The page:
The Learning with LabVIEW textbook, written by Dr. Robert Bishop from the University of Texas at Austin, includes LabVIEW programming basics and helps students relate those programming concepts to real applications in industry and academia. Each chapter of the Learning with LabVIEW textbook consists of the following:
- A brief table of contents and a short preview of what to expect in the chapter
- A chapter goals list to help focus the chapter discussions
- Margin icons that call attention to helpful hints or cautionary notes
- An end-of-chapter summary and key terms list
- Sections called "Building Blocks" for continuous modification of VIs
- Worked examples
- A section on how engineers and scientists are using LabVIEW to solve real-world problems
- Exercises and problems that reinforce main chapter topics
A hallmark of this book is its extensive number of pictures from LabVIEW that make it easy for students to reproduce the procedures from the book on their personal computers. This makes the book ideal for both classroom instruction and self-study for undergraduate and graduate students.
Visit the Prentice Hall Web site for information on obtaining your copy of Learning with LabVIEW:
LabVIEW Student Edition Textbook Bundle (textbook and CD) ISBN 0-13-199918-4.
Companion Web Site
Visit the Learning with LabVIEW companion web site to download the Learning Directory of VIs used throughout the text.
New Features in This Edition
- New chapter on MathScript
- New building block that spans the entire book, building on each chapter topic
- Major upgrade to worked examples and additional homework problems
- Coverage of new features including MathScript, Matrix data type, Advanced Analysis Library, Simulated Data Acquisition, and more
Table of Contents
This chapter introduces the LabVIEW environment and helps orient students when they open a VI. Bishop discusses concepts such as windows, toolbars, menus, and palettes.
Virtual instrument components -- front panel, block diagram, and icon/connector -- are introduced in this chapter, as well as the concept of using VIs in other VIs or subVIs. This chapter also illustrates the concept of controls (inputs) and indicators (outputs) and how to wire objects together in the block diagram.
This chapter introduces the new interactive MathScript environment, which combines intuitive graphical dataflow programming with a mathematics-oriented textual programming environment. Bishop covers both the interactive MathScript environment for command line computation and programming in addition to the MathScript Node for integrating textual scripts within the LabVIEW block diagram.
Editing and Debugging Virtual Instruments
Resizing, coloring, and labeling objects are just some of the editing techniques introduced in this chapter. Students can find errors using execution highlighting, probes, single-stepping, breakpoints, and other debugging tools.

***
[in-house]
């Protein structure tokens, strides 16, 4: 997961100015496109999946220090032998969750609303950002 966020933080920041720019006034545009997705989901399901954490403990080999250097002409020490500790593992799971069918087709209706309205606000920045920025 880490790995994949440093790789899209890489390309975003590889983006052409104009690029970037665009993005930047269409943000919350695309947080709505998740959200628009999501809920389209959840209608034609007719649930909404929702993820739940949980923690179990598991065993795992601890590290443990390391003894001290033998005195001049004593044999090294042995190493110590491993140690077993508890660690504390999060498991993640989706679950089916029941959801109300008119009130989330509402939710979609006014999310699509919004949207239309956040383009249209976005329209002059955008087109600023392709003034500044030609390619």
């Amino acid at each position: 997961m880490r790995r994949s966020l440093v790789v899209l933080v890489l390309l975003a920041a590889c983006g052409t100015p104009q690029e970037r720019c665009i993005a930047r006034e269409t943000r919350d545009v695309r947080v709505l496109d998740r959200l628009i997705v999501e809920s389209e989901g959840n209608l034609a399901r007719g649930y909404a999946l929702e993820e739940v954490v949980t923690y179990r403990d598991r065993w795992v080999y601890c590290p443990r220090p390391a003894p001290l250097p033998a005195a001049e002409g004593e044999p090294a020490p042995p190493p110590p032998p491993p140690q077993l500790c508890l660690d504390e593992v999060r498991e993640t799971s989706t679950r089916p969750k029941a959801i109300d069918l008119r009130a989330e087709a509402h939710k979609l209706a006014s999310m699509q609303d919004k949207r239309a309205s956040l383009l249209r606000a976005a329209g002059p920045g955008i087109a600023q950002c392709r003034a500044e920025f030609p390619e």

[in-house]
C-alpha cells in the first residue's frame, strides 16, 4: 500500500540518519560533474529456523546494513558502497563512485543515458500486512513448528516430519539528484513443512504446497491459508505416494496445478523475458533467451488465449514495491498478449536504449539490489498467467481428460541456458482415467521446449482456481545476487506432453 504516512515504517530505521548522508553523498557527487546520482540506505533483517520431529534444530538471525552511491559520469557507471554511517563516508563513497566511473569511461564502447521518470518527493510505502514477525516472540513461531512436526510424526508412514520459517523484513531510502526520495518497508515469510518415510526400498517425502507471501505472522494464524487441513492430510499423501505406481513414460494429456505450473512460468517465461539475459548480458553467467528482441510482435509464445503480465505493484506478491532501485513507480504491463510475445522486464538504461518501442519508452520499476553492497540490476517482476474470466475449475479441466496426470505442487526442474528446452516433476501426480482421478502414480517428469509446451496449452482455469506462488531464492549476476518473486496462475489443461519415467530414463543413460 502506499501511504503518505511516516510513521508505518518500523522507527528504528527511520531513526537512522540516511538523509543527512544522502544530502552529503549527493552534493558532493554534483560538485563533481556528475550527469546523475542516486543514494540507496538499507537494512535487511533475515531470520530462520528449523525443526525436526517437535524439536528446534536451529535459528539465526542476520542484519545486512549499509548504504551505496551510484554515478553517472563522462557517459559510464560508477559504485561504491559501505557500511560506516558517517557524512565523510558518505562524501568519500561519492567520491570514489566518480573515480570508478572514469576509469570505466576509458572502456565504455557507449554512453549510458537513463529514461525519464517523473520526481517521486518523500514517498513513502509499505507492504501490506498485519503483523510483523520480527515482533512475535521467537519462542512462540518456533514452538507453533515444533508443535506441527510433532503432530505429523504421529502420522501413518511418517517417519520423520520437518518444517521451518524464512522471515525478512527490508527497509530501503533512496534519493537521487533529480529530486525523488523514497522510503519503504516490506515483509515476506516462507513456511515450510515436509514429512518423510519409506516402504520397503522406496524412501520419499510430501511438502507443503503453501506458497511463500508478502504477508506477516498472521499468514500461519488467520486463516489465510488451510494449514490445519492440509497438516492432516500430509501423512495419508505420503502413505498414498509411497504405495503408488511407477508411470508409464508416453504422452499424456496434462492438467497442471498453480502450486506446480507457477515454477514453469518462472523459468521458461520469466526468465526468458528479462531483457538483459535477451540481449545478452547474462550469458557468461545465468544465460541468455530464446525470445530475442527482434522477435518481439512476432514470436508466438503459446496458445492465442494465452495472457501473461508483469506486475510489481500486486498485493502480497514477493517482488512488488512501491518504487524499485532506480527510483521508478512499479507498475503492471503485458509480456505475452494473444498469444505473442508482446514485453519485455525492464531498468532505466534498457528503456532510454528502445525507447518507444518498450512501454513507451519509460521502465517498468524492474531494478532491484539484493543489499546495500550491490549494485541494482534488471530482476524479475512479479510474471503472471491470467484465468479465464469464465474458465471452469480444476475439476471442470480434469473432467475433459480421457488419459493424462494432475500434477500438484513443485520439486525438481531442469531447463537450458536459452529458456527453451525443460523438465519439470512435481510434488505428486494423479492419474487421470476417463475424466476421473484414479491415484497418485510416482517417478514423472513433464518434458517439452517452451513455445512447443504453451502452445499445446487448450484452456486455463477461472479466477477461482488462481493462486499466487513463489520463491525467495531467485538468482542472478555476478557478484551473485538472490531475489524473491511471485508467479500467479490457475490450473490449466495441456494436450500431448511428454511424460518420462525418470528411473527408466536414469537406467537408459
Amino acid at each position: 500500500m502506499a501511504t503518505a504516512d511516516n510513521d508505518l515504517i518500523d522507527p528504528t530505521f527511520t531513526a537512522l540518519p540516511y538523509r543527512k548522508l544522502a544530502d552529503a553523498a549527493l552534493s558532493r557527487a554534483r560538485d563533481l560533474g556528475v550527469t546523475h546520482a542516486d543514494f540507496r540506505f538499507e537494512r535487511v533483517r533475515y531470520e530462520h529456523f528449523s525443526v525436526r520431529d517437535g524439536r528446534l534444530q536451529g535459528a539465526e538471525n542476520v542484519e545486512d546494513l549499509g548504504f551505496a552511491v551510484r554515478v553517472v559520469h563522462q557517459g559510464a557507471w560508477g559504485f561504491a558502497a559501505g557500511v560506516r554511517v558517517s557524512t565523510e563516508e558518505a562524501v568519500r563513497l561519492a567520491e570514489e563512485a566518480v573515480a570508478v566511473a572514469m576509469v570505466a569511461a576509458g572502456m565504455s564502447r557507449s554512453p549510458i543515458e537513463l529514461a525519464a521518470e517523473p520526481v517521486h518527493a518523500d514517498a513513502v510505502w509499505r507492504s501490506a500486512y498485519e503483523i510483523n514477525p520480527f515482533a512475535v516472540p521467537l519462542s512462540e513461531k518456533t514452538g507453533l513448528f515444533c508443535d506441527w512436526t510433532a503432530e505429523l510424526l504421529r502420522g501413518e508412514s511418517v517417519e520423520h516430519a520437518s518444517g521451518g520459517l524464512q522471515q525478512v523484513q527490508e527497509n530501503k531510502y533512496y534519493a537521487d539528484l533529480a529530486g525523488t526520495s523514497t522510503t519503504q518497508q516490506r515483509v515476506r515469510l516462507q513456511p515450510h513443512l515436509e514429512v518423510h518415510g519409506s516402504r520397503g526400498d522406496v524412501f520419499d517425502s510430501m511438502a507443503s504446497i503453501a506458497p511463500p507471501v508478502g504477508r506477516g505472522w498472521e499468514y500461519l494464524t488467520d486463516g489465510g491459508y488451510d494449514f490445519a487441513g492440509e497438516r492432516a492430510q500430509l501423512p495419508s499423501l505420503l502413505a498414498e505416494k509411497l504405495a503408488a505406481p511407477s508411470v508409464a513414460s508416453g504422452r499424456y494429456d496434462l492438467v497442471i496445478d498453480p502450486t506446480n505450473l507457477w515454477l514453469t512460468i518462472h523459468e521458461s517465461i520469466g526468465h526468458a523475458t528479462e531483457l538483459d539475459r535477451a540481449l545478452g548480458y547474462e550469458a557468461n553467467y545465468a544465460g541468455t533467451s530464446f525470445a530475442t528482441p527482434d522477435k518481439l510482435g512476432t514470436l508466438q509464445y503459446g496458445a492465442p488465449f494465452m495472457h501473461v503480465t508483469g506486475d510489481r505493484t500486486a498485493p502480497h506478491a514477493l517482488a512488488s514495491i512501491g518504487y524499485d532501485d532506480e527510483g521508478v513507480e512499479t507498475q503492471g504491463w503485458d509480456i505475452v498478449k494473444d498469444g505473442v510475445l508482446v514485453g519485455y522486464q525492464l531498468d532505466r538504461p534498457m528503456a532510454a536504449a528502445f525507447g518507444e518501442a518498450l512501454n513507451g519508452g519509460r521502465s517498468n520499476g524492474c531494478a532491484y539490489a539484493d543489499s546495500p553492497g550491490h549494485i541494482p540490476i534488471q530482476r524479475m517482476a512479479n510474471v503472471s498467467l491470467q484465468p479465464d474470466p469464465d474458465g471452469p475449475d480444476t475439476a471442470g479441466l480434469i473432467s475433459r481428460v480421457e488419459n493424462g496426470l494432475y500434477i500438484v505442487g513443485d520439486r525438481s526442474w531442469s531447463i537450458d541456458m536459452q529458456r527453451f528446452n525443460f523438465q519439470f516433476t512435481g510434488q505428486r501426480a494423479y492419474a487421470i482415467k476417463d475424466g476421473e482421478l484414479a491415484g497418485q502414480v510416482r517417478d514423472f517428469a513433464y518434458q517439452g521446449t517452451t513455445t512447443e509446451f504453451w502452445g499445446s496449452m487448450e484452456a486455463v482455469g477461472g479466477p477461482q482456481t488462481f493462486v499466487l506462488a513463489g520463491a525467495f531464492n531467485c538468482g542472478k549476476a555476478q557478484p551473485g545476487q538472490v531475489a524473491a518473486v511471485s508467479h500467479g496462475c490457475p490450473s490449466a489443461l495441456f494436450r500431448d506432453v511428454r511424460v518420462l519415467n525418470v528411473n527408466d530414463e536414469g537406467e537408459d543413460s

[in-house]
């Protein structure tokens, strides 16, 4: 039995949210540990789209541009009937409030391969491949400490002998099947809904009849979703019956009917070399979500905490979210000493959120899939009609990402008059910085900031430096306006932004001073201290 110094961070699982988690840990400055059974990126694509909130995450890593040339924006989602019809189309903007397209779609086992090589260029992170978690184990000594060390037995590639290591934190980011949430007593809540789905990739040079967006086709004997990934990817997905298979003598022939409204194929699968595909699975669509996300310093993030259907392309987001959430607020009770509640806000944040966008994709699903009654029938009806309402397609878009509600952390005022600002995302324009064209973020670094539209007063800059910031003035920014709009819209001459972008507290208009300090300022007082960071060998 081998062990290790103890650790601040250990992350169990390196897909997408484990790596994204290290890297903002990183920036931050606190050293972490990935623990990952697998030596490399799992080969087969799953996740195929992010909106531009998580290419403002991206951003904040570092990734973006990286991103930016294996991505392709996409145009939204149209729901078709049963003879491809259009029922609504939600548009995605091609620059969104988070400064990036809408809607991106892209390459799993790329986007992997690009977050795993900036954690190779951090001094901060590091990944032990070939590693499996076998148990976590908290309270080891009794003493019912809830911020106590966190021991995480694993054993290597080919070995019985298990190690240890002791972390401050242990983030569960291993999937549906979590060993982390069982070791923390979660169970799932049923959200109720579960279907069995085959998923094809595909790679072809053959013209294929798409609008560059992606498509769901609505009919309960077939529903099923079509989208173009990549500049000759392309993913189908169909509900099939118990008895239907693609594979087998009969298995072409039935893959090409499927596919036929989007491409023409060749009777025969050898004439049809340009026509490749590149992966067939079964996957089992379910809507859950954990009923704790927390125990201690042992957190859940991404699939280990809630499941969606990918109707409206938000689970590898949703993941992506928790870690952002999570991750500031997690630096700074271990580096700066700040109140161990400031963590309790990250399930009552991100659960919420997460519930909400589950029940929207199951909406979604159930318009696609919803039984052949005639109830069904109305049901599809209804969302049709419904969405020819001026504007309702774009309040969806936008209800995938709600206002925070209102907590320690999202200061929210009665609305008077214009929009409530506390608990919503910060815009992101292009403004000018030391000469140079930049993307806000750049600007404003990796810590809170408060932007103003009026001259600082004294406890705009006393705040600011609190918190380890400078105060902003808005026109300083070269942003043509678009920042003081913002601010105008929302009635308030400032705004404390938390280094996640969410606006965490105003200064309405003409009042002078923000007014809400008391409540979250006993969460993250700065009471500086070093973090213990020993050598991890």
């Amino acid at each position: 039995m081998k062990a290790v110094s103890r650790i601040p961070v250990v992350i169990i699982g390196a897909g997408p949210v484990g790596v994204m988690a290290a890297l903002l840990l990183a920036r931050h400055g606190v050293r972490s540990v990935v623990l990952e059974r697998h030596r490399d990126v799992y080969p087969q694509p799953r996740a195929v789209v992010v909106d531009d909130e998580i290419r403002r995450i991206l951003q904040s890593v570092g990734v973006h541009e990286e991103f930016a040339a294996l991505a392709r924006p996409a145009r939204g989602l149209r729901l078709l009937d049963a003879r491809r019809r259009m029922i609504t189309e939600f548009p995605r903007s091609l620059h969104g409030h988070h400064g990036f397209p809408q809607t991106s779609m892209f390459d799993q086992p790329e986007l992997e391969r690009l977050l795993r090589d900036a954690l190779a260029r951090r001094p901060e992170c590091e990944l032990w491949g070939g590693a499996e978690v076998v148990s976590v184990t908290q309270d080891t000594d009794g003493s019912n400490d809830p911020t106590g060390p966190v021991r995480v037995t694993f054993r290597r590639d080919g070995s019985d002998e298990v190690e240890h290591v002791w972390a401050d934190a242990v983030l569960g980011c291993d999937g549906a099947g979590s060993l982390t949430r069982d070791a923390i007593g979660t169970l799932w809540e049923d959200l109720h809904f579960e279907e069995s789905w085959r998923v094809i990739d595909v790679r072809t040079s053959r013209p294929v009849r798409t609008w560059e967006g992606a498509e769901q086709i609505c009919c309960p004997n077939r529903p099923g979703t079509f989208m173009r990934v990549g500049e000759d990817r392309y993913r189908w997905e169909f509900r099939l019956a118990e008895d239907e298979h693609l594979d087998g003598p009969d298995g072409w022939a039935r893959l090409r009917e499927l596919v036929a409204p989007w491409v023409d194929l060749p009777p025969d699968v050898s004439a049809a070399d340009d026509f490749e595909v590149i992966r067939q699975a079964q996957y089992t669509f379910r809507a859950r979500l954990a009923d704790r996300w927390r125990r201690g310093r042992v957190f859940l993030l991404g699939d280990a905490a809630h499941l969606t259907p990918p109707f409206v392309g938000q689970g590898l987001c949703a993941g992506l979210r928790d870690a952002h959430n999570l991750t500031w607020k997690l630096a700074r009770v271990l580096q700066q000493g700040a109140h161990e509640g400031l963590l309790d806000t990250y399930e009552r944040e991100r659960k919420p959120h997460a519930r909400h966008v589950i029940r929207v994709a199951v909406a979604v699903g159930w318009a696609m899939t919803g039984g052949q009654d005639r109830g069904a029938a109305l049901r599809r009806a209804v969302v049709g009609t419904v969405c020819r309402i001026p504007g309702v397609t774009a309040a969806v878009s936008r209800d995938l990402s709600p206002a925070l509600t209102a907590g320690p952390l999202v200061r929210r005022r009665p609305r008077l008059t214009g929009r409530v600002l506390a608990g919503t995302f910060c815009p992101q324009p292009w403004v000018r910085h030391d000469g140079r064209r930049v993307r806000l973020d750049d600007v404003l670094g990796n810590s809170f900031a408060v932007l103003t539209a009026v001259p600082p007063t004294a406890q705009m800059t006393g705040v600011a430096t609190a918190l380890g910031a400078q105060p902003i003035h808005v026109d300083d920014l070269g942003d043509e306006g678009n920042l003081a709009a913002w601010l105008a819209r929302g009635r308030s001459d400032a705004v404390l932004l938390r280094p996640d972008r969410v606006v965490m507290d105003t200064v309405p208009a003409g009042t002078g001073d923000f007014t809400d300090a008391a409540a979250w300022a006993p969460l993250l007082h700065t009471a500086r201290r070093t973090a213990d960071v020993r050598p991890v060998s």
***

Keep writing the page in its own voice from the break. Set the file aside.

This chapter emphasizes the importance of reusing code and illustrates how to create a VI icon/connector. It also shows parallels between LabVIEW and text-based programming languages.
This chapter presents loops, case structures, and sequence structures governing the execution flow in a VI. The Formula Node is introduced as a way to implement complex mathematical equations.
Arrays and Clusters
This chapter shows students how they can group data, either with elements of the same type (arrays) or elements of a different type (clusters). This chapter illustrates how to create and manipulate arrays and clusters on the front panel as well as on the block diagram.
Charts and Graphs
This chapter shows how to display and customize the appearance of single and multiple charts and graphs. Bishop also covers the annotation and exportation of chart and graph images for use in other writing reports.
Bishop discusses basic analog and digital signal characteristics, as well as the factors students need to consider when acquiring and generating digital signals. This chapter introduces students to Measurement & Automation Explorer (MAX), simulated data acquisition, and the USB DAQ student kits. All examples use DAQ Assistant.
Strings and File I/O
This chapter depicts how to create and manipulate strings on the front panel and block diagram and how to write data to and read data from ASCII, spreadsheet, and binary files.
Students can use LabVIEW in a variety of ways to support signal and system analysis. Bishop discusses several important analysis topics in this chapter, including how to use LabVIEW for signal generation, signal processing, linear algebra, curve fitting, formula display on the front panel, differential equations, finding roots (zero finder), and integration and differentiation.
Other LabVIEW Applications
The concluding chapter briefly discusses other LabVIEW features, such as Sound Card I/O, simulation and control design in LabVIEW, and the new shared variable.
Bishop presents instrument control system components using a GPIB or serial interface in this chapter. Students are introduced to instrument drivers, as well as the use of MAX to detect and install instrument drivers and the use of Instrument I/O Assistant to communicate with traditional instruments.